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Custom Elements – The Transformative Spec of Web Components

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30 Oct 2014CPOL5 min read
Custom Elements – The Transformative Spec of Web Components

Introduction

If you stay glued to the web industry, then probably you'll have heard about “Web Components” and how they will become the “Future of Web Development”. But in case you aren't aware of it, let's have an overview of web components first.

Web Components are collection of specs that helps developers to reuse elements across the web. They've been developed to bring a change to the way we create and consume our web apps. Web Components suite of specs include Shadow DOM, Custom Elements, and HTML Imports. However, the most talked about and transformative spec is Custom Elements.

Image 1

This post will help you better understand the concept behind Custom Elements, and how to use them.

Understanding the Need For Custom Elements

Image 2

While creating web apps using HTML, you may experience a lack of expression. While structuring an element in HTML, we are limited to using elements that HTML defines. Fortunately, we have elements such as <video> to display video, <img> for displaying images and lot of other elements that determine their own function. But as the web is rapidly growing, we have a lot of work to do than ever before. And thus, HTML standard can't always create elements that perform the same role and contain the same set of properties. This is where Custom Elements come in.

Custom Elements give developers flexibility to define a new type of HTML/DOM elements, and help to create new elements by extending some existing elements. And if the elements we've created are utilized by various users, then they could become a part of HTML standard elements.

Can We Start Building Custom Elements in HTML?

Image 3

Probably by now, you'll be fantasized by the idea of creating custom elements. And certainly, you'll be eager to know whether you can start building those elements in HTML or not. Well, yes you can create custom elements by using the document.registerElement() method. You need to pass the method as the name of your custom element with an “(optional) object” to define your element prototype. For example, let's see how you can create a custom element of your choice, let's say, tree and add it to the end of the <body> element in your HTML document.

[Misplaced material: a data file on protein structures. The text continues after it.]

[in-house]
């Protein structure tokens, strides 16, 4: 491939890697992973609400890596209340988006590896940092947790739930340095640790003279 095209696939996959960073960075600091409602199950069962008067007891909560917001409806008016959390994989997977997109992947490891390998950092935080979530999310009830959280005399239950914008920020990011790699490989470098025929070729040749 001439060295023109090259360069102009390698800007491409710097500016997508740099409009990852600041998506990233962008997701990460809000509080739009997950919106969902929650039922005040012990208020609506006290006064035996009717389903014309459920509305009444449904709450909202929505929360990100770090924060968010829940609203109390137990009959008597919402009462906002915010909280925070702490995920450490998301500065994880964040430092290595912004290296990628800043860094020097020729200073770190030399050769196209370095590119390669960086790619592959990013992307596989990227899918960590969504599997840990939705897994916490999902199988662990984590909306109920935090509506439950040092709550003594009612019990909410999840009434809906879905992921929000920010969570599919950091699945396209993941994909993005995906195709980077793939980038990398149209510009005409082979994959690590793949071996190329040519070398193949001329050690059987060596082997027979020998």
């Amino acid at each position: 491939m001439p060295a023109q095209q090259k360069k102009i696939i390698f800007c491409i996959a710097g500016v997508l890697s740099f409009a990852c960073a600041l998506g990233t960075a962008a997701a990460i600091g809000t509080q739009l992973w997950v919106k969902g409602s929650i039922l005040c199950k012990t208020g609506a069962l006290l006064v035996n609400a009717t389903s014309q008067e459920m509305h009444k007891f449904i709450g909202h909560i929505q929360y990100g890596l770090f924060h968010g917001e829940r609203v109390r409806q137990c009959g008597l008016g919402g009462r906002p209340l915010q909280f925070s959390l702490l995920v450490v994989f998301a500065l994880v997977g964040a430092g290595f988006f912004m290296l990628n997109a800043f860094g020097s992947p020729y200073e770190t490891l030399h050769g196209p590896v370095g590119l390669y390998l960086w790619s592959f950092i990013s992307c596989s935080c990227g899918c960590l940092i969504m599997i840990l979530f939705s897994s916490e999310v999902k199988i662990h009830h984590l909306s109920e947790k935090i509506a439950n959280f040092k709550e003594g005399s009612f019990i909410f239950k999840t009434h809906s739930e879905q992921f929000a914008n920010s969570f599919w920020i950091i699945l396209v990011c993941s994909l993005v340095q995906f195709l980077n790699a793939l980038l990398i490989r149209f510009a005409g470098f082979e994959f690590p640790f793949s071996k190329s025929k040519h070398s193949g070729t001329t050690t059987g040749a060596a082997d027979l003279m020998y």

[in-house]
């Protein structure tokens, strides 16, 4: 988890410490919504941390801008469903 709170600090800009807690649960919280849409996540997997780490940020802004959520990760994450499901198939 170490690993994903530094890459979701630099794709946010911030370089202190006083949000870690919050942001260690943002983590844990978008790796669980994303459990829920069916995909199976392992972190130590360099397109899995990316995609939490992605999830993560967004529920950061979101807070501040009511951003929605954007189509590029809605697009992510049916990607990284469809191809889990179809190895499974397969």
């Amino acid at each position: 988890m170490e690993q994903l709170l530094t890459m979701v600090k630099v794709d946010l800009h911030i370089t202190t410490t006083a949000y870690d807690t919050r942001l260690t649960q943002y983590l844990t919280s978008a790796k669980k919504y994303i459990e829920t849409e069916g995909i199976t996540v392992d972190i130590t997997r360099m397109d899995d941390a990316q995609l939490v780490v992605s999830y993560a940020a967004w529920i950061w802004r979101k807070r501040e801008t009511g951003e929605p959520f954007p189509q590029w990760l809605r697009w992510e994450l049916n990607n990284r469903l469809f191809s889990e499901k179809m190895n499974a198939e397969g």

C#
var MyCustomElement = document.registerElement('x-trees');
//the first argument  is the element's tag name. 
document.body.appendChild(new MyCustomElement());

And then, the following HTML element will be added to the end of the <body> tag in your HTML document:

XML
<x-trees></x-trees>

Note: Make sure that your custom element contains a dash (-), so that the name of your custom element must contain a dash (-), as it helps browsers parser to distinguish custom HTML elements from the standard ones. This will help avoid conflict, in case a user introduces a custom element with the same name as yours.

Adding Custom Functionality to Custom Element

If you want to add custom functionality (a number of methods and properties) to your element, then you need to create an object by using the Object.create() method.

C#
var MyCustomElement = document.registerElement('x-trees', {

  prototype: Object.create(HTMLElement.prototype)

});

When the document.registerElement('x-trees') method is called, it will let the browser know about the new element, and then returns a constructor using which you can create new instance of your custom element – <x-trees>.

How to Extend Existing Elements?

As discussed previously, custom elements render the ability to create elements by extending native (or existing) elements. In order to make that happen, you will have to pass the element name along with its prototype (from which the element will be inherited) to the registerElement() method. But, before that, let's first understand the necessity to extend some existing element in HTML.